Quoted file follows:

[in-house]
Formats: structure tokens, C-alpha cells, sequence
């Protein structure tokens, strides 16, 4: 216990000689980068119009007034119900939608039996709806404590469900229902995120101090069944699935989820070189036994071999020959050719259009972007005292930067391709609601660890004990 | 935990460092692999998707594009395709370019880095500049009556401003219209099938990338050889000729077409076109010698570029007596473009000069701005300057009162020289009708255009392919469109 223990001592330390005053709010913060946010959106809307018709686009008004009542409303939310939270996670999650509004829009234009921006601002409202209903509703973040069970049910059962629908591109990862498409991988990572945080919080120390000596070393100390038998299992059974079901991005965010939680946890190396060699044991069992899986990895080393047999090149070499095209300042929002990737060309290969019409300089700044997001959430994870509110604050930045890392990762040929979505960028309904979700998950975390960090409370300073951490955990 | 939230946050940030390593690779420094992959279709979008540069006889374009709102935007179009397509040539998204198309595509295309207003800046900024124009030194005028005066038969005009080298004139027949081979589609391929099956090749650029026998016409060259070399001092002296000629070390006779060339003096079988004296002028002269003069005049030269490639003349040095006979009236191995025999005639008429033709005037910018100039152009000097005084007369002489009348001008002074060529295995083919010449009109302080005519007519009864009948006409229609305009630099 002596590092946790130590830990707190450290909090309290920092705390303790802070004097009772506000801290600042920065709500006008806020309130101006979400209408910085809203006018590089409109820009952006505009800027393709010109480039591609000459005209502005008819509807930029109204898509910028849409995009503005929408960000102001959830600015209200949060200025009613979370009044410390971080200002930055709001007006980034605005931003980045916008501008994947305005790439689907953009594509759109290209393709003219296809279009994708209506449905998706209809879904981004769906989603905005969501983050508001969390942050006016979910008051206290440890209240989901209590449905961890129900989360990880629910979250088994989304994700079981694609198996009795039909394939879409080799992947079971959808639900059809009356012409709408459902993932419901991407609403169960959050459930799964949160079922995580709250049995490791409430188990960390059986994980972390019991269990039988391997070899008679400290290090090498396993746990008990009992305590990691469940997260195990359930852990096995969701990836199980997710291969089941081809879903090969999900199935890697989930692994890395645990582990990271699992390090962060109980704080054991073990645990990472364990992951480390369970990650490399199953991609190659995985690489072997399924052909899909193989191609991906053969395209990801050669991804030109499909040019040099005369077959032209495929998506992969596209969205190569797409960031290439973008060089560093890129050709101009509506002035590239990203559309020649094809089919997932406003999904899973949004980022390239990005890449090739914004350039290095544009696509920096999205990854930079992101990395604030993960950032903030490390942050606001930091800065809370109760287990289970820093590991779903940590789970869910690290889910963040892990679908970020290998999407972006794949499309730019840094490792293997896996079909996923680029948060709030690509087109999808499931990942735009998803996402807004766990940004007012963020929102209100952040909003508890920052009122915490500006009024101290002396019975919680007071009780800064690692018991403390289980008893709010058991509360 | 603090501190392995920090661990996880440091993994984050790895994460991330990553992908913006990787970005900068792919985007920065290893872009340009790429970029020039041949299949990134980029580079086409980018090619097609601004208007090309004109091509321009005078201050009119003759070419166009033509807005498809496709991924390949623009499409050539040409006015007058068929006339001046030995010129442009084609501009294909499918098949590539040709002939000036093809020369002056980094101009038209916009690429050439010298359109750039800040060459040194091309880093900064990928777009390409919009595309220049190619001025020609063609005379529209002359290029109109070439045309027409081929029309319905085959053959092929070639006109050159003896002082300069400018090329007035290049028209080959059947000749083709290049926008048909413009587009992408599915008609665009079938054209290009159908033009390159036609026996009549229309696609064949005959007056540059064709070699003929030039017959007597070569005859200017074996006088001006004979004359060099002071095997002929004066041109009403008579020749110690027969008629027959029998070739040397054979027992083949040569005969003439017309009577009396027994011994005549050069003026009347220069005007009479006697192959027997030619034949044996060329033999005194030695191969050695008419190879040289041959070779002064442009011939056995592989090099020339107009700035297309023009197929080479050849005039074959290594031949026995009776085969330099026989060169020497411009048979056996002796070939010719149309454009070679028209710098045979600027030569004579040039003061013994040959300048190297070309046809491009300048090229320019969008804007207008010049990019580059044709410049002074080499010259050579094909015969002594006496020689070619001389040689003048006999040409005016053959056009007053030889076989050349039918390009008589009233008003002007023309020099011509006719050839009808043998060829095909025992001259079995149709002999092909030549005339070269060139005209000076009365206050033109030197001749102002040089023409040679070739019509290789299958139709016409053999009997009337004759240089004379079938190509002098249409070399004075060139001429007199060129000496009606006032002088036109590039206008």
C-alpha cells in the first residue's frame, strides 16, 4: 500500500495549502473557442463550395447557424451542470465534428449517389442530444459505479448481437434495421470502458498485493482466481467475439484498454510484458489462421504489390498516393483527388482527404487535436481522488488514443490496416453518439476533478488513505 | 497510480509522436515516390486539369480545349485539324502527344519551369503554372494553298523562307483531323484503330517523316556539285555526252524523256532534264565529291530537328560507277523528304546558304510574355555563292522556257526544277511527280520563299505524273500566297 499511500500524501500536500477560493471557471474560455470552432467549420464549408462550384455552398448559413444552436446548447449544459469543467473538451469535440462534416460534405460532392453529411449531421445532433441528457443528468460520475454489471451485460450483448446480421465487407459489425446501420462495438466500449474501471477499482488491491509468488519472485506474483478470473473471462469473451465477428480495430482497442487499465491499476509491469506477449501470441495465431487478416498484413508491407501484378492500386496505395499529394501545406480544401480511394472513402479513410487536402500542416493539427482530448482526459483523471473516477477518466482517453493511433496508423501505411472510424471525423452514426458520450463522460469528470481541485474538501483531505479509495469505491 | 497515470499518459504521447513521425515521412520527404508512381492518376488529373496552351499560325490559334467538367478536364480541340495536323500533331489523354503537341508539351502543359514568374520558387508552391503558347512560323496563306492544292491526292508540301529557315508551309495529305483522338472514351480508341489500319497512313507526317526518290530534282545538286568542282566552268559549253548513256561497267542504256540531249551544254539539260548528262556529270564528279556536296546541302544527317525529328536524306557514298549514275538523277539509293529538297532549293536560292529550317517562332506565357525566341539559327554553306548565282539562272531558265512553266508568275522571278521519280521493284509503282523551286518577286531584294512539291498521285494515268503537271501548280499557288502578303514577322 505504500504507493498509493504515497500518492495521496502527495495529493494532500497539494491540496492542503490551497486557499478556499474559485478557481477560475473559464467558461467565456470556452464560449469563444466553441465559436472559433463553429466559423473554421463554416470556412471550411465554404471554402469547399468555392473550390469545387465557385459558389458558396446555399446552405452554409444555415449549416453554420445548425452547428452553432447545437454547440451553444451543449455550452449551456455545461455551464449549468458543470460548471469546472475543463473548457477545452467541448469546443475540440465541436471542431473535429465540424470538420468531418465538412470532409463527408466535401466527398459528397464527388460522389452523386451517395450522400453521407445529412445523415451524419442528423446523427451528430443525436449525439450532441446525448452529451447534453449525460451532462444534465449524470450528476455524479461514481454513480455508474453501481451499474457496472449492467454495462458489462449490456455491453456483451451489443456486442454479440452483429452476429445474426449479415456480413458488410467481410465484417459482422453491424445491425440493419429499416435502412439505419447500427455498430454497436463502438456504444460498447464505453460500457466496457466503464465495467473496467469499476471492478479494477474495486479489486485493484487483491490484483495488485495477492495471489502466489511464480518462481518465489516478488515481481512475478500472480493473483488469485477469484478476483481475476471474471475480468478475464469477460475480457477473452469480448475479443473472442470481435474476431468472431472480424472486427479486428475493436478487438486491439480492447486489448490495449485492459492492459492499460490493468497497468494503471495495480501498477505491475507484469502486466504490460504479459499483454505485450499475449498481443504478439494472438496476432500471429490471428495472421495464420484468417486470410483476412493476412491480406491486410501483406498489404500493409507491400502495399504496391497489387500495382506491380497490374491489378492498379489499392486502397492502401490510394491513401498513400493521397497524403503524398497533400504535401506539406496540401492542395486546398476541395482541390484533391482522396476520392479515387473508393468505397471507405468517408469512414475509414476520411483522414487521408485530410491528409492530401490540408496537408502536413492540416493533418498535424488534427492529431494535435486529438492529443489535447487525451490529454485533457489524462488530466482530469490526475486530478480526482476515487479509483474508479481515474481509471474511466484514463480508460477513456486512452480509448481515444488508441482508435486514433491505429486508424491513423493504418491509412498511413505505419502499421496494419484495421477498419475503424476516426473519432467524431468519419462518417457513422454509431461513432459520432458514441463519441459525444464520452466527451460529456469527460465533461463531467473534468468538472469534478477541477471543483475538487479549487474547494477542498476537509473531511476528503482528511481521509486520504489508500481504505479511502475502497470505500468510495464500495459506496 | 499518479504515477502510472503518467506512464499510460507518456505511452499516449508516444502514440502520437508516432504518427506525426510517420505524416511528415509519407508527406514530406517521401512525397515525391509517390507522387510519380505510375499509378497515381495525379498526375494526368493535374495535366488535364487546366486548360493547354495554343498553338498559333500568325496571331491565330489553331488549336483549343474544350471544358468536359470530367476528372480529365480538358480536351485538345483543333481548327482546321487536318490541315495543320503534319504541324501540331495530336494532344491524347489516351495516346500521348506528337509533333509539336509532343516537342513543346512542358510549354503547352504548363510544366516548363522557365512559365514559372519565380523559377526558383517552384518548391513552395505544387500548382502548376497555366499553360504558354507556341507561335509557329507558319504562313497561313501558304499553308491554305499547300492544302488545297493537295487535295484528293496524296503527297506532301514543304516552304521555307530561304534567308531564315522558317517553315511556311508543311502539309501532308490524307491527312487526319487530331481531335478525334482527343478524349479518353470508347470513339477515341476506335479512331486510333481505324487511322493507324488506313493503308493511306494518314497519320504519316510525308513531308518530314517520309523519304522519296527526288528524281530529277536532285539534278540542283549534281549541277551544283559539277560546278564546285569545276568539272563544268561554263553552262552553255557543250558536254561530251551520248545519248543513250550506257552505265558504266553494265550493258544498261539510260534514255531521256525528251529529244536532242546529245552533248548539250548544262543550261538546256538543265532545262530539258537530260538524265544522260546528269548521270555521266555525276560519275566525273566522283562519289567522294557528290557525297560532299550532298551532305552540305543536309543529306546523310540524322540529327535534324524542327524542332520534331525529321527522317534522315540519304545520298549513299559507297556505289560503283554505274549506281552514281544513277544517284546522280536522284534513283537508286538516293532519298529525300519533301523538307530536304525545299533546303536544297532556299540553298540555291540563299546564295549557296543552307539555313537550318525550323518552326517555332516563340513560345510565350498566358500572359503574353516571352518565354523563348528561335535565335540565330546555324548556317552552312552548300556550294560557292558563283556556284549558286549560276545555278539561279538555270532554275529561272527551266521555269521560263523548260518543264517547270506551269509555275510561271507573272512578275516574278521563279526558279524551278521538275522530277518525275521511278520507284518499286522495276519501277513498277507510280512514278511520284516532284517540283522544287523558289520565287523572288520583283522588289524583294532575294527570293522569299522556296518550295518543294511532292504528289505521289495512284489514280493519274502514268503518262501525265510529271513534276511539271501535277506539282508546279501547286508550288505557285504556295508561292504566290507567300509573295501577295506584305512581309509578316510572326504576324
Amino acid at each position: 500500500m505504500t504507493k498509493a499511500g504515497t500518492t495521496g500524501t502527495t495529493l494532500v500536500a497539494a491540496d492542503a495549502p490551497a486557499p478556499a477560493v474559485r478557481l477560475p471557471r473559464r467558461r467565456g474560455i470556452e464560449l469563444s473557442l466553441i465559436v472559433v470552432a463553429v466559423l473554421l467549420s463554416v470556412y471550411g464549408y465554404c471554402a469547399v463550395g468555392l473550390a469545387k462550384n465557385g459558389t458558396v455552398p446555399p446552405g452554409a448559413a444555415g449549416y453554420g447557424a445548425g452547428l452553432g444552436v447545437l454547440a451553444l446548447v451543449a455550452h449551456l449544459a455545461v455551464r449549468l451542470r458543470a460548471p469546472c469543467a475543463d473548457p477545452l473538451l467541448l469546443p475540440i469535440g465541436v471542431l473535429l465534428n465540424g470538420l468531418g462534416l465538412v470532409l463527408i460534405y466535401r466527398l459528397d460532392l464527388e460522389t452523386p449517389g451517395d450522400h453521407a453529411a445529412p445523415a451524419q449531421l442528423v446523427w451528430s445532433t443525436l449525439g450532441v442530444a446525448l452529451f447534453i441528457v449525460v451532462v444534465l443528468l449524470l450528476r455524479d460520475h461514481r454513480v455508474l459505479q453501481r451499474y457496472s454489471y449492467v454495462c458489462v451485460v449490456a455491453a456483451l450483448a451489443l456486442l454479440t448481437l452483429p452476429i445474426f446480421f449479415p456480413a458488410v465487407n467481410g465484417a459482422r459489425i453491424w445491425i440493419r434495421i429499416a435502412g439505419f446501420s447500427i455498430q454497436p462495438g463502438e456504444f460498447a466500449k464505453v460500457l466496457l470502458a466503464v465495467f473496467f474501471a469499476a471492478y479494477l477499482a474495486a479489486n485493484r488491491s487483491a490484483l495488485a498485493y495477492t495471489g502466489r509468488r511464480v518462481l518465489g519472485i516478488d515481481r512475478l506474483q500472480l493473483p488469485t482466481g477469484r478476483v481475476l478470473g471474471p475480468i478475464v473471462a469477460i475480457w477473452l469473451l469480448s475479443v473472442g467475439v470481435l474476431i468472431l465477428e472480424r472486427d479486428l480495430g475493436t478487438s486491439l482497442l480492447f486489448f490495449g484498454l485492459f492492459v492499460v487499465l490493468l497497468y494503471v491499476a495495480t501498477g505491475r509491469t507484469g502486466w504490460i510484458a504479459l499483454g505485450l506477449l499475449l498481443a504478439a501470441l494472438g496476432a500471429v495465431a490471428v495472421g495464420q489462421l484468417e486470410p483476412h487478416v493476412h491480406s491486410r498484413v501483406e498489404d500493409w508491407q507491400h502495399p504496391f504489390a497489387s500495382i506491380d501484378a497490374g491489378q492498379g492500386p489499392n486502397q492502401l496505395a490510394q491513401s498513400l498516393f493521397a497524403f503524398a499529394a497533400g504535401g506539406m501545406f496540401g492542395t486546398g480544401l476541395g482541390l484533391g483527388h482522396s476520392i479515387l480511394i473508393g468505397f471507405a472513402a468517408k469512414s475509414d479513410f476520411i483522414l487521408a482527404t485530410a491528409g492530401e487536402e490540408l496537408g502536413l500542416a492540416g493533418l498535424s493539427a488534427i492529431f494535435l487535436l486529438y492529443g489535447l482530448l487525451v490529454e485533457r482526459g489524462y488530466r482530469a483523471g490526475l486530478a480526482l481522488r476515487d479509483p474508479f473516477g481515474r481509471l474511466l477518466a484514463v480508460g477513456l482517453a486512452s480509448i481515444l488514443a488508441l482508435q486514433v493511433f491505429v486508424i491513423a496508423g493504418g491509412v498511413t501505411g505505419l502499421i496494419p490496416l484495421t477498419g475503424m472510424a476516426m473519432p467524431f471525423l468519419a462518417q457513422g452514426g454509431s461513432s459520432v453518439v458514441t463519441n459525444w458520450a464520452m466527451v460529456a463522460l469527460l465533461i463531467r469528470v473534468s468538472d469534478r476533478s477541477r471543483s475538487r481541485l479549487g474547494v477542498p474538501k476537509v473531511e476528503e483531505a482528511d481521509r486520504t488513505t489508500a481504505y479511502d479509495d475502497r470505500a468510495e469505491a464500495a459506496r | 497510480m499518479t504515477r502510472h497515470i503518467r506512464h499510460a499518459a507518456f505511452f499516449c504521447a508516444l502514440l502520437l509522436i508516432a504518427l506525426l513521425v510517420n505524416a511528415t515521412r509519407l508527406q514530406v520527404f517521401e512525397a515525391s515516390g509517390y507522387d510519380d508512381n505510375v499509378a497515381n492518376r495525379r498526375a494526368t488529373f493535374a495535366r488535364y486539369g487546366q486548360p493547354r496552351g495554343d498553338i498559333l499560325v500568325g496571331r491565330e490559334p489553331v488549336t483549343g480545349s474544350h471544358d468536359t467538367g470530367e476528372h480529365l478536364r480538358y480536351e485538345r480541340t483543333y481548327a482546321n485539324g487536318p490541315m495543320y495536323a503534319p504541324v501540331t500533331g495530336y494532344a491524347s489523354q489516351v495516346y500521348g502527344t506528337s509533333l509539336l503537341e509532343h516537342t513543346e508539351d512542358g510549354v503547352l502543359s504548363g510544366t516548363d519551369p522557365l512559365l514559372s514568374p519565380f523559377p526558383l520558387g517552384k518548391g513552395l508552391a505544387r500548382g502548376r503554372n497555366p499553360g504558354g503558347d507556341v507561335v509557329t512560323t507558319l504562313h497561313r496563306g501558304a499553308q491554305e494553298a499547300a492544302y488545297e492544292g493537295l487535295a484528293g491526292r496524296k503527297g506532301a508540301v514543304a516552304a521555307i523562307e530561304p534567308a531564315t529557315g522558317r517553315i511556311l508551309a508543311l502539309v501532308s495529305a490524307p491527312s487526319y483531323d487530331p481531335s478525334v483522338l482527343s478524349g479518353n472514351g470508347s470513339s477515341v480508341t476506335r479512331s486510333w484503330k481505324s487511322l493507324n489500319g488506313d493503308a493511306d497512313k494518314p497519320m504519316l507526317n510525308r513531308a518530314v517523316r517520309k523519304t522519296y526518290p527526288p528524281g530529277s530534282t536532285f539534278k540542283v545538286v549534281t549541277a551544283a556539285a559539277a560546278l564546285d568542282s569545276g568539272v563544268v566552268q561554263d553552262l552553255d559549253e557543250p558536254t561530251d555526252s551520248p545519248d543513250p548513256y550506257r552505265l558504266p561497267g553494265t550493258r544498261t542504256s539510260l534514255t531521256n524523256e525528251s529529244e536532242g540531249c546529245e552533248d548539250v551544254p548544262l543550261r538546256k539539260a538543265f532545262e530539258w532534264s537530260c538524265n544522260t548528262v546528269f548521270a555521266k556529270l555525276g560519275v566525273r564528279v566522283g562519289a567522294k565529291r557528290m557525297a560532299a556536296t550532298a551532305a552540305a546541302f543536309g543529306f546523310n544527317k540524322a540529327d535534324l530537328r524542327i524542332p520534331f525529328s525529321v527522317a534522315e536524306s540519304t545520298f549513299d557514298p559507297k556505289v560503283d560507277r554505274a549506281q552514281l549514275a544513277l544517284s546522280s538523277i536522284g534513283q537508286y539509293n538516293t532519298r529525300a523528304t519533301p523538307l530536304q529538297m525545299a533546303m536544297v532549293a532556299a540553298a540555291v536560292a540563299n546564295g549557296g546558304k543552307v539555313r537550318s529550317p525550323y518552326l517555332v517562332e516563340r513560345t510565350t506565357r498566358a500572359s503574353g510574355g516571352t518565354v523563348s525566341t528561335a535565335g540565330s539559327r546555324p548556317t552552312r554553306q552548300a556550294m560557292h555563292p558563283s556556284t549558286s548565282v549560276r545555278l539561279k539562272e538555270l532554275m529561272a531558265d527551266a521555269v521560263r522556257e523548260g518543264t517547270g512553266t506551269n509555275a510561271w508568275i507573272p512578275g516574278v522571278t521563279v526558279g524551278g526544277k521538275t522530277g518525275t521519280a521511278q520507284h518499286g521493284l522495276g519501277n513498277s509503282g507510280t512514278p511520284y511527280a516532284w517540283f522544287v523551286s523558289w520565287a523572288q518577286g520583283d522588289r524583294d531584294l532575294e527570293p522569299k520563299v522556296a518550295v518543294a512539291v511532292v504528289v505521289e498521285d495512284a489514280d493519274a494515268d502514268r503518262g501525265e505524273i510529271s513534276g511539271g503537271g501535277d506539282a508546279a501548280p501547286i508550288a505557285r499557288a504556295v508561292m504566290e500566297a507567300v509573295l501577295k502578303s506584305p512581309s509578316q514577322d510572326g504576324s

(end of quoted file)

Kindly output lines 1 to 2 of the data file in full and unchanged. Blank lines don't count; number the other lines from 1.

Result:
[in-house]
Formats: structure tokens, C-alpha cells, sequence